While the MCAS software update developed after the Lion Air accident that is almost ready to go to the fleet will likely remove reliance on the three MCAS design assumptions listed above and thus would have greatly improved the likelihood of a safe outcome for the Ethiopian event we are left with a huge elephant in the room. After making the planned update we still must address the following:
A. How many other key points in the 737MAX safety story are based on pilot response assumptions that may not be valid?
B. How about other airplane models? Are they deemed safe based on faulting assumptions regarding pilot action?
- For instance, how may current 737 crews (all models) would not respond quickly enough to a classic stabilizer runaway that was not arrested by column cutout (i.e., pulling the call far enough)? I know this is covered in simulator sessions for 737 pilots, but is that enough?
C. Moving forward with the current status and future of commercial aviation have we gotten to the point where basic flying skills and system awareness are so low that we are at risk throughout the whole industry?
D. Can current and future pilot reaction short falls be addressed through training? If so, what kind, how much, and how often?
E. How will we know that we have achieved a sufficient industry wide level of safety?
Yes, yes, yes - excellent post. These are the real questions that need to be answered. The technical side of MCAS will be sorted as hands-on engineers are very good at that sort of thing, especially once an issue has been identified. The real problem is that we could be in Donald Rumsfeld territory (Unknown unknowns). I think it may be a slight turn-of-phrase, but FCeng84 has felt the need to use the 'assumption' word a lot. As an aviator, I've always been aware of assumptions, especially lots of them.

My view is that Boeing, FAA and probably a whole pile of other people engaged in aircraft manufacture (including my side of the Atlantic) may want to take a very close look at how their entire design, manufacture, training, introduction to passenger flying and oversight systems have evolved over the decades. This sort of thing simply should not happen on 21st century aircraft; we should have enough layers of safety such that the hole in the final, pilot's, slice of cheese is acceptably small. If the Ethiopian crash has the same flavour as Lion Air, some pretty big and incorrect assumptions have been made.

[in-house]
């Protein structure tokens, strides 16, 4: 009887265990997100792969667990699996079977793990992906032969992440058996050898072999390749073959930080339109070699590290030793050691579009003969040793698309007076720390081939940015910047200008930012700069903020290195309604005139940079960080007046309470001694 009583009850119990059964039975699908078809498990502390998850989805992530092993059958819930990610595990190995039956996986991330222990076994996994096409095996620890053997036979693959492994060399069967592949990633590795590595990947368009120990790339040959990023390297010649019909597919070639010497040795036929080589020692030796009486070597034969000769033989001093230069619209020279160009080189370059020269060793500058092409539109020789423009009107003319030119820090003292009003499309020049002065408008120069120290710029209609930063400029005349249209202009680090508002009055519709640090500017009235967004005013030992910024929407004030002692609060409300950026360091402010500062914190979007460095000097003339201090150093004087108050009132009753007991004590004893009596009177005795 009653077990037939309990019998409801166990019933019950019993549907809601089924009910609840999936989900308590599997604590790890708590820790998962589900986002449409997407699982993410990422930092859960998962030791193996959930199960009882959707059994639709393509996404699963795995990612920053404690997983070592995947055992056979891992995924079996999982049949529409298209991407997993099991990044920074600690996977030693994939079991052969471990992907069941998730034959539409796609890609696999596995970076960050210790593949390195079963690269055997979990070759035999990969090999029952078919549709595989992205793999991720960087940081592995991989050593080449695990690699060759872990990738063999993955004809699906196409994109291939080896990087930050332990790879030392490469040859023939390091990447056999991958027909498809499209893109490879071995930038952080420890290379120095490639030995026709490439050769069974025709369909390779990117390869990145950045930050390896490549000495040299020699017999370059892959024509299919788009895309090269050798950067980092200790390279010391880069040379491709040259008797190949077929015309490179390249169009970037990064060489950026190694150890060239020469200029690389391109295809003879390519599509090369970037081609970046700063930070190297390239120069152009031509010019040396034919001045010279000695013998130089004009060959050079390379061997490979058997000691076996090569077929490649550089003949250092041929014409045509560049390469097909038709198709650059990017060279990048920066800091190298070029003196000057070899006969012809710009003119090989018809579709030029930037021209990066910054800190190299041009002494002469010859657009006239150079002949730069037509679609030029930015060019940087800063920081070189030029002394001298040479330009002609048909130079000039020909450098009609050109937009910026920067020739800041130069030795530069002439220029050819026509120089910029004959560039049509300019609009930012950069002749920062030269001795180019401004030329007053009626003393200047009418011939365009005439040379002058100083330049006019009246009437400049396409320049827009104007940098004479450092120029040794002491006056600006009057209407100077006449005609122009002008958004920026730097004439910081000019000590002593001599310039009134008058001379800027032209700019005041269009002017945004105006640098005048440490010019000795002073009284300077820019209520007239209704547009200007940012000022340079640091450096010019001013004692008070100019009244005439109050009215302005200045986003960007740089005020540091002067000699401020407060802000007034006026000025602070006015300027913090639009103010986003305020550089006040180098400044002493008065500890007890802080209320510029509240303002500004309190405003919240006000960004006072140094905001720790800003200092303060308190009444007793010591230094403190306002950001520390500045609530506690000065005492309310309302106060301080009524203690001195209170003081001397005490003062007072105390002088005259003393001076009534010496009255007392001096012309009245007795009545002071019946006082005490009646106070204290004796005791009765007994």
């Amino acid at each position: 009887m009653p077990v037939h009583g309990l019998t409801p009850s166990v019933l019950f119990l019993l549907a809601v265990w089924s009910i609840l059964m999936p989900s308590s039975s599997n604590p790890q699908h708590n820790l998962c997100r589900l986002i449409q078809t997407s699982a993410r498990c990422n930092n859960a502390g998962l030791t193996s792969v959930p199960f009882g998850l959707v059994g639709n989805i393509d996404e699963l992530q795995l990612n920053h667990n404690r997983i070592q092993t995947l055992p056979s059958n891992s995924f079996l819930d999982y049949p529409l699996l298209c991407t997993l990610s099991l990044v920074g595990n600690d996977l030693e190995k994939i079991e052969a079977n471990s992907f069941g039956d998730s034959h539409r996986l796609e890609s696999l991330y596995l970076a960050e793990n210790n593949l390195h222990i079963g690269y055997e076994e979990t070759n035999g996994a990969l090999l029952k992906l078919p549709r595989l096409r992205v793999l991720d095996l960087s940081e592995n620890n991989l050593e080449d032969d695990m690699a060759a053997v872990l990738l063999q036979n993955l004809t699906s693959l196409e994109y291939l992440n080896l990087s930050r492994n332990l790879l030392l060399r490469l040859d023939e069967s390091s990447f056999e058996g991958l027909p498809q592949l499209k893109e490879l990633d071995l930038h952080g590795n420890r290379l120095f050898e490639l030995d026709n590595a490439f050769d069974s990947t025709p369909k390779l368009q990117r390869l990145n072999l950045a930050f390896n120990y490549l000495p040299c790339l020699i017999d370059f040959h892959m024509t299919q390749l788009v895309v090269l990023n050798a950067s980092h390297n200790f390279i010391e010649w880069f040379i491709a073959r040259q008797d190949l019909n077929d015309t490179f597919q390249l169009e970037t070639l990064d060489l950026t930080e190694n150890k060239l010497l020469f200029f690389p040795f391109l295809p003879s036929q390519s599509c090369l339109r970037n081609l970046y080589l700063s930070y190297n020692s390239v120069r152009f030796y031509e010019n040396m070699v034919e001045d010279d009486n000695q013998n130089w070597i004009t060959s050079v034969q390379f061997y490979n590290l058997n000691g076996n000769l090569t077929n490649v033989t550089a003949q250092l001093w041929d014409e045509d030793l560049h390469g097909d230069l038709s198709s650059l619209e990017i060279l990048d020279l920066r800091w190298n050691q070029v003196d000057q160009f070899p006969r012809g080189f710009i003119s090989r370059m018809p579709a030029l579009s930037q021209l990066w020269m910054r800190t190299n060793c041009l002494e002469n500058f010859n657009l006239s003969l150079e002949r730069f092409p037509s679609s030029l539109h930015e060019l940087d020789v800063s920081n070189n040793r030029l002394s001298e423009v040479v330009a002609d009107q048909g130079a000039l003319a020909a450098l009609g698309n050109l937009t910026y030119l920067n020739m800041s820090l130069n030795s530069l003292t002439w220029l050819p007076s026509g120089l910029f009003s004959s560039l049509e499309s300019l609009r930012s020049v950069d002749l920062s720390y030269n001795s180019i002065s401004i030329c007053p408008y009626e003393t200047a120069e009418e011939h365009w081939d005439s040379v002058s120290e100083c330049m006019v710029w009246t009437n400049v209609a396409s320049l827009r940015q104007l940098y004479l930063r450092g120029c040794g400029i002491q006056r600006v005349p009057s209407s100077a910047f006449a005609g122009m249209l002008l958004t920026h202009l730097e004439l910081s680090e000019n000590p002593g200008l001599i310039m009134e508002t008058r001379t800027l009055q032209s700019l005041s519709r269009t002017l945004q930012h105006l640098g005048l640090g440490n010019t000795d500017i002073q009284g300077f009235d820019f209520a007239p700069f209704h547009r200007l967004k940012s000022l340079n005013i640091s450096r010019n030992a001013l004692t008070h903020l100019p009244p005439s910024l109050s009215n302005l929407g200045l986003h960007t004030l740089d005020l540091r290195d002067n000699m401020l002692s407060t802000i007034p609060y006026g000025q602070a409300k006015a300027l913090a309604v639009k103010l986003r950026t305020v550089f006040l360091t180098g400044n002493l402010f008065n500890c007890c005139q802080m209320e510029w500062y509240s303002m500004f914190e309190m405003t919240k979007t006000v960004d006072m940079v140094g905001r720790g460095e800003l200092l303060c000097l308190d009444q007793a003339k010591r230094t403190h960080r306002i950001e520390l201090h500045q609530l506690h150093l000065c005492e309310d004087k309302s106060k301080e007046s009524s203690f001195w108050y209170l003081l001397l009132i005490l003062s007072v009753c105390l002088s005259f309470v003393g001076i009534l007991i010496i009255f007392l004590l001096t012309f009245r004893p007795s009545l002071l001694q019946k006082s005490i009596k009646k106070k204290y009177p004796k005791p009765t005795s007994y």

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Old 19th Mar 2019, 08:50
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The posts from FCeng84, #2018, Ethiopian airliner down in Africa
and Aloha KSA, #2022, Ethiopian airliner down in Africa
… … essential reading for everyone before considering posting to this or related threads - ‘sticky link’ mods?

FCeng adequately identifies the problems associated with ‘assumption’, but less so it’s association with, and the effects of hindsight.
The outcome of an event (success) does not change the risk of the decision before the event.
Similarly, outcome and assumption in piloting ability. Regulations might imply that there is ‘an average pilot’ (as I recall the wording - ‘without exceptional skill or force’), the danger is if the industry judges or classifies people in a mathematical or mechanical manner; we are not machines, computers, but variable and fallible individuals.

Aloha, et al,
An increasing difficulty in modern aviation is how experience is to be gained, communicated, and heeded by everyone. What might have been true for earlier versions of the aircraft and operational environment in the widest sense, is no longer so.
Differences training is only forward looking; design and regulation must look over back and consider the history, if not then history will ‘find all of us out’.
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Old 19th Mar 2019, 08:59
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FAA missed certification issues

https://www.seattletimes.com/business/boeing-aerospace/failed-certification-faa-missed-safety-issues-in-the-737-max-system-implicated-in-the-lion-air-crash/

Last edited by offa; 19th Mar 2019 at 09:06. Reason: Typo
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Old 19th Mar 2019, 09:05
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Originally Posted by Aloha_KSA
As a long-time 737 driver I'll just chime-in a few points. Regarding the trim wheel ability to move the stab at high speed from full deflection: I seriously doubt that there would ever be too much force on the elevator that the trim wheel could not move it. There is a lot of leverage in the jack screw, and the turns of the trim wheel make very minute changes to the angle of the stab.

But know that moving from full deflection to neutral would take a painfully long time. On the -200 we used to wind the trim full fore and aft as part of the preflight checks. (We stopped doing that on the NG.) . Using the motor-driven trim this took about a minute to go full forward, full aft, then back to about 4 units. It is not physically possible to wind the trim wheel that fast for that long manually, especially when your aircraft is lurching about like a rodeo bull. Also note that it doesn't take much movement to change the aircraft's attitude significantly, and the aircraft is very controllable using manual trim. Back in the cargo days I once did a 20 minute flight using only the rudder and stab trim and manual power (on the -200) from after flaps up to 10000' on descent. That's right - I didn't touch the yoke, autopilot-off from climb-out to descent. It was very controllable and stable. (That was a good training exercise, too.)